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Four Consolidated Cases Settled in a Single $3.1 Plus Million Class Action Settlement With Bridgestone

There are a number of ways employees can be paid. The most common is probably for employees to be paid on an hourly basis, but salaries are also widely used. In some businesses, workers get paid on a piece-rate basis, which means they get paid a set rate for each job they complete. This practice is legal, so long as the workers are paid in accordance with the federal Fair Labor Standards Act (FLSA).

The FLSA requires employers to pay all workers at least the federal minimum wage of $7.25 per hour. Under the FLSA, all time spent working after eight hours a day or forty hours a week is considered overtime and should be paid at the premium overtime rate of one and one-half times the employee’s normal hourly rate. Employers that pay their workers on a piece-rate basis are still required to pay their workers the equivalent of at least the federal minimum wage for all time the employees spend working and the premium overtime rate for all overtime worked.

According to a recent wage and hour class action lawsuit against Bridgestone, the tire retailer allegedly violated both the FLSA and California labor laws by forcing its mechanics to perform work off the clock. The lawsuit alleges Bridgestone paid its mechanics based on pre-set time allowed for each job. However, jobs can often take longer than anticipated and Bridgestone’s system allegedly failed to take into account the time mechanics spent waiting between jobs and performing tasks in addition to those jobs, such as preparing and cleaning their work areas.

The current class action against Bridgestone is actually a conglomerate of four different wage and hour lawsuits that were filed separately in the state of California and eventually consolidated into one lawsuit. This consolidation procedure benefits the courts because it saves time and resources by allowing the court to deal with multiple actions all at one. It also benefits employees who might not have large enough claims to warrant filing a lawsuit on their own. By combining their claims, the plaintiffs make up an action that can take on even large corporations, such as Bridgestone. Bridgestone denies all of the claims but nevertheless settled the case.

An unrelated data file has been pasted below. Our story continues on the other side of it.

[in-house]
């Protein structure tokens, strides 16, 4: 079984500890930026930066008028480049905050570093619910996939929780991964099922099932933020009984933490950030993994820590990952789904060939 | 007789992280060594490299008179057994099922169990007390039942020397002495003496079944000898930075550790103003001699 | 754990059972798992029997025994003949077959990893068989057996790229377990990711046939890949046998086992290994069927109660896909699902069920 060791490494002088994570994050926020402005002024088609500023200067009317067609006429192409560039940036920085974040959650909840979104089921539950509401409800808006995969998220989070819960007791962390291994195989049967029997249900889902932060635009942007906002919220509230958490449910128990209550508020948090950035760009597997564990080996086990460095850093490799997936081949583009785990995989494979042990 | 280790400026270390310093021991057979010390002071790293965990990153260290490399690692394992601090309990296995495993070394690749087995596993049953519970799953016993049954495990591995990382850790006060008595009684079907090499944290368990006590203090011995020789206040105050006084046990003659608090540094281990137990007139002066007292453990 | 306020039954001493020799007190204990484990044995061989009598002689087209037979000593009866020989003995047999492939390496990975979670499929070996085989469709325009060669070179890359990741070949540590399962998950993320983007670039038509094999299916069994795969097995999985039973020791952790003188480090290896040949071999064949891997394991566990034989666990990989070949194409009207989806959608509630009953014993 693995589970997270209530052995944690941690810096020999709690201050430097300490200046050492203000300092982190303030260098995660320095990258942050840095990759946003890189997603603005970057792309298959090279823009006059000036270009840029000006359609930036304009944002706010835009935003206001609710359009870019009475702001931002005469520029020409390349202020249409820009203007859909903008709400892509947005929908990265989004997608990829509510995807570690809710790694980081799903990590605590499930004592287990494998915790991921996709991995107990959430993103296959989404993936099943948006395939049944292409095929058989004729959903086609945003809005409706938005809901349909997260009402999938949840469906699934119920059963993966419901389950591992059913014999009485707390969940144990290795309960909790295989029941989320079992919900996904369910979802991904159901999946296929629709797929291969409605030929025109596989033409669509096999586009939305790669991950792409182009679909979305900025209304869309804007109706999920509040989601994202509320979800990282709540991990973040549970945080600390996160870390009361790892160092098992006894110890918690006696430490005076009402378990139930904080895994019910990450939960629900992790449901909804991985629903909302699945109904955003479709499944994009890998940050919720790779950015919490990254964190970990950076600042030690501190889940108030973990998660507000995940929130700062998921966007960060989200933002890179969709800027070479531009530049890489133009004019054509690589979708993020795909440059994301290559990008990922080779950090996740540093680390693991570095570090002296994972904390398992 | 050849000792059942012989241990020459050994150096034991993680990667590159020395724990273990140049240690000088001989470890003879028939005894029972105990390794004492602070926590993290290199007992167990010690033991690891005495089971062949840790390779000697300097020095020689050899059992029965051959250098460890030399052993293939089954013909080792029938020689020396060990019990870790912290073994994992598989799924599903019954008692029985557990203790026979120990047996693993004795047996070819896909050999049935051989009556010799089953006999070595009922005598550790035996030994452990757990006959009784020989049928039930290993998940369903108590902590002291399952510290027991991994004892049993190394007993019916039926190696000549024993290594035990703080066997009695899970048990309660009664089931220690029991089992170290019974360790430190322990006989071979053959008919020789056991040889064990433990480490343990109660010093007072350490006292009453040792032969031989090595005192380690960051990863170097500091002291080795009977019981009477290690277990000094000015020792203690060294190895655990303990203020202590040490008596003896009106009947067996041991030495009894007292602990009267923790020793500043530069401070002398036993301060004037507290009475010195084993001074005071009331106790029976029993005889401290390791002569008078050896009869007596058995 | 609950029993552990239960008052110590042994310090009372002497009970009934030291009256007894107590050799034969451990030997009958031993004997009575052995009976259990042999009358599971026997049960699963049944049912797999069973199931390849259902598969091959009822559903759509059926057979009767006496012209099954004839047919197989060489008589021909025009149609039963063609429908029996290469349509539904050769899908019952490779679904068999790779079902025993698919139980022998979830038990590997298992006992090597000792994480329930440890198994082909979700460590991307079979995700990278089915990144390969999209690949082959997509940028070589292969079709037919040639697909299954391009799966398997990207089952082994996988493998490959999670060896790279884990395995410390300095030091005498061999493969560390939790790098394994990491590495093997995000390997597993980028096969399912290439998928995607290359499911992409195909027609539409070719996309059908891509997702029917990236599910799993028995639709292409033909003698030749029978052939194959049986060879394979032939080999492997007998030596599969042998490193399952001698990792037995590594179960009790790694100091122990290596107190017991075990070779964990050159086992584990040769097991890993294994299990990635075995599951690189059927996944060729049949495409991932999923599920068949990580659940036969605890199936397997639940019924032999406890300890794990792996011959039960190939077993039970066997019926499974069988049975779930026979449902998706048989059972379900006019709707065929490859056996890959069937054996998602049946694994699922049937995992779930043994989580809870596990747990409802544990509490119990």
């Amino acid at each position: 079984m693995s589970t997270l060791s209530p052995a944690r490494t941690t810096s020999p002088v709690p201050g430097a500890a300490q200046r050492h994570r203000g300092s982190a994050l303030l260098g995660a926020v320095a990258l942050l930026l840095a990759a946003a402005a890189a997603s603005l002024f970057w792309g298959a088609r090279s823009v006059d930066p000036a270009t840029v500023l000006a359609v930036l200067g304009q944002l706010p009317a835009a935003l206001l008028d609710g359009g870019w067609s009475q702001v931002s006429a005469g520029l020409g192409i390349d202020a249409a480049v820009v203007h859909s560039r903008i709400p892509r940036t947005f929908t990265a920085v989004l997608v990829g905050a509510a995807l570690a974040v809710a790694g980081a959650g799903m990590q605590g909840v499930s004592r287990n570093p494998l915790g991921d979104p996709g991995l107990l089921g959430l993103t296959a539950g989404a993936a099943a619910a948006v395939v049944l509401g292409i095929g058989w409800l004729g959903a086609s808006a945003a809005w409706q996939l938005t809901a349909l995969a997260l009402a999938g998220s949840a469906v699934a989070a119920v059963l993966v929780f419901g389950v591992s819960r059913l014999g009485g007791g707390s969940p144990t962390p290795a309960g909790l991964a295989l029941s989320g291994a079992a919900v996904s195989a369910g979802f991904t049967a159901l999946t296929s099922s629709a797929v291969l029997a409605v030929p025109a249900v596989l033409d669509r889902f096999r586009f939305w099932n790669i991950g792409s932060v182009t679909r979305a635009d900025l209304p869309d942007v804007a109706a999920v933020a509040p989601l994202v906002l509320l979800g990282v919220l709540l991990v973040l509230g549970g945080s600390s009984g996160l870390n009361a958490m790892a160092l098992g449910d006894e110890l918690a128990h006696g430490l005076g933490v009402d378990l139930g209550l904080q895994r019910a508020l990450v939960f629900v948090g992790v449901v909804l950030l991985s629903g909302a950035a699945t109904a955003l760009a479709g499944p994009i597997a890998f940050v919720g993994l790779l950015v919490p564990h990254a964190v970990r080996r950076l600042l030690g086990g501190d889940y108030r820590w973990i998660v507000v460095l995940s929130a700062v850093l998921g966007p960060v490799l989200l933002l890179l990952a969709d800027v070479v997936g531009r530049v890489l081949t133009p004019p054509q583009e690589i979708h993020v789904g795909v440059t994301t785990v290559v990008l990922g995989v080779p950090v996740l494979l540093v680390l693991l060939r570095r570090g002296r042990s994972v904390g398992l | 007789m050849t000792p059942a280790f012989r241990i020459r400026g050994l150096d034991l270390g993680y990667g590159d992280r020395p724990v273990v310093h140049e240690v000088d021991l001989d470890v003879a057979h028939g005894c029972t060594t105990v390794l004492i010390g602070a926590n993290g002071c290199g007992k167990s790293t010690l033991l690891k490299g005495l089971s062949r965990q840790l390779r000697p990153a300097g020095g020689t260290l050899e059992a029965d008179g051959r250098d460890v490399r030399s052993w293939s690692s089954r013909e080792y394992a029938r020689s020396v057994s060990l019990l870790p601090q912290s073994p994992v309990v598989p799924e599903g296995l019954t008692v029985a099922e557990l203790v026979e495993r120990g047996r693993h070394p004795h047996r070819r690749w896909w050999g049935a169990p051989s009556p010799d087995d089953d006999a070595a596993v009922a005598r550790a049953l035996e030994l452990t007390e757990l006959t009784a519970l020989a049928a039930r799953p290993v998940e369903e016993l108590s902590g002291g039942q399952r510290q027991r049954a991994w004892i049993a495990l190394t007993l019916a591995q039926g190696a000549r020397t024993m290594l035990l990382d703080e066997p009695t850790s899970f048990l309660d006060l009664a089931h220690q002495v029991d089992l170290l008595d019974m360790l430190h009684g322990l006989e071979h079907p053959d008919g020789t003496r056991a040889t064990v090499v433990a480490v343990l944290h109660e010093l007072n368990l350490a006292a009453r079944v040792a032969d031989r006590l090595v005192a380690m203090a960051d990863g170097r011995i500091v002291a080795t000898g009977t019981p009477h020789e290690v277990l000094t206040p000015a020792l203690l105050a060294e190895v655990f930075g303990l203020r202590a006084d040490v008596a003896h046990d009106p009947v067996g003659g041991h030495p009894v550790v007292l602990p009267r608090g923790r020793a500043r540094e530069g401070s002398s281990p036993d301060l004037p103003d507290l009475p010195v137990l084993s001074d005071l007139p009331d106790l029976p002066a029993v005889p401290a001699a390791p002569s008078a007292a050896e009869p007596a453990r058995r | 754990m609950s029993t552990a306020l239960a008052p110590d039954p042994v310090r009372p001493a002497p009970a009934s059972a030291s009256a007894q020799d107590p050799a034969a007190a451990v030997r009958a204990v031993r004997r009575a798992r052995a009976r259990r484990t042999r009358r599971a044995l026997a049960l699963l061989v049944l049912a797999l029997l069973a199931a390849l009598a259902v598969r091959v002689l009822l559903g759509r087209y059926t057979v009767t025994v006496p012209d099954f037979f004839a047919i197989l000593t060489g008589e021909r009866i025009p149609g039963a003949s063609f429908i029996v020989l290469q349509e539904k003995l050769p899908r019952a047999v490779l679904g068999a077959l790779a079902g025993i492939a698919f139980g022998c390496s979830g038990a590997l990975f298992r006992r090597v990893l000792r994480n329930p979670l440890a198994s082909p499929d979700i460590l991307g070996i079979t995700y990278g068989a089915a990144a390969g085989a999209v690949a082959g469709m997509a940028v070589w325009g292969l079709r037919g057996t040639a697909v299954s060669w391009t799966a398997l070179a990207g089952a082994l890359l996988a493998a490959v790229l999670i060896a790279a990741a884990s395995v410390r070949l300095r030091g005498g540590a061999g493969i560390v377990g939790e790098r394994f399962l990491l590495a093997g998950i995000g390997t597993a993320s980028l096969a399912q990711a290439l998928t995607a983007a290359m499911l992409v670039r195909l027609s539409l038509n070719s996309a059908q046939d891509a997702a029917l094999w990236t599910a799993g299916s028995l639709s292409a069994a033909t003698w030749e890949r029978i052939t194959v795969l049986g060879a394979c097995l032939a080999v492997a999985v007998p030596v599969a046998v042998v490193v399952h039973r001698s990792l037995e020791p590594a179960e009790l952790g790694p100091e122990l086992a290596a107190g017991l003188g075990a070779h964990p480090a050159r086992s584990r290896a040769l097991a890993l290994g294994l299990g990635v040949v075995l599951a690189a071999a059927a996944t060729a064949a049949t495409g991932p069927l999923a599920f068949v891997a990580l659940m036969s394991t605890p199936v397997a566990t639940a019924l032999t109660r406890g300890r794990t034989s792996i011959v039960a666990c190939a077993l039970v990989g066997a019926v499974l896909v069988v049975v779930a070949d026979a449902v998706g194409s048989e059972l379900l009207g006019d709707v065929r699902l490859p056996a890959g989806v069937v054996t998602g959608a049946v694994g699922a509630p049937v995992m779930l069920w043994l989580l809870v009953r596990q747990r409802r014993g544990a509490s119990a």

The wage and hour lawsuit was settled for $3.125 million and the settlement has been granted approval by a California court, so class members can expect to see their share of the settlement soon. $3.125 million sounds like a lot of money, but split between the approximately 2,757 current and former employees that are eligible to participate in the class, after attorneys’ fees and costs, each class member will receive a relatively small amount.

What the plaintiffs lose from the actual amount of the settlement, they gain from the security of knowing they get something out of the lawsuit. Settlements are common, especially in large class actions, because large lawsuits have the potential to drag on in the courts for years and to get very costly. Rather than risk an extended lawsuit with extremely high costs, and an uncertain outcome, the plaintiffs get the security of knowing they get some sort of compensation for their troubles.

Likewise, the defendants also avoid a long and costly legal battle that could potentially result in much higher fines or damages awarded against them. A settlement is a way of quickly and efficiently resolving a large legal dispute so that everybody wins if the settlement is fair and reasonable.The Chicago overtime lawyers at the Chicago Overtime Law Center are investigating unpaid overtime claims against large retail chains such as Smart & Final, Apple, Walgreen’s, CVS, Urban Outfitters, GAP, Abercrombie & Fitch, Limited, Forever 21, Macy’s, Target, JC Penney’s, Lowes, Marshalls, TJ Max, Victoria’s Secret, Nieman Marcus, Saks Fifth Avenue, Best Buy, Home Depot, Apple, Best Buy, Sears, K Mart, J.C Penney, Walmart, Costco and other retail chains for misclassifying employees as managers, erasing or altering time sheets or time records, pressuring workers not to report or record overtime, failing to pay for time spent on security checks, and otherwise failing to pay workers for overtime and other wages. If you are the victim this practice call us at (312) 869-4095 or contact us online.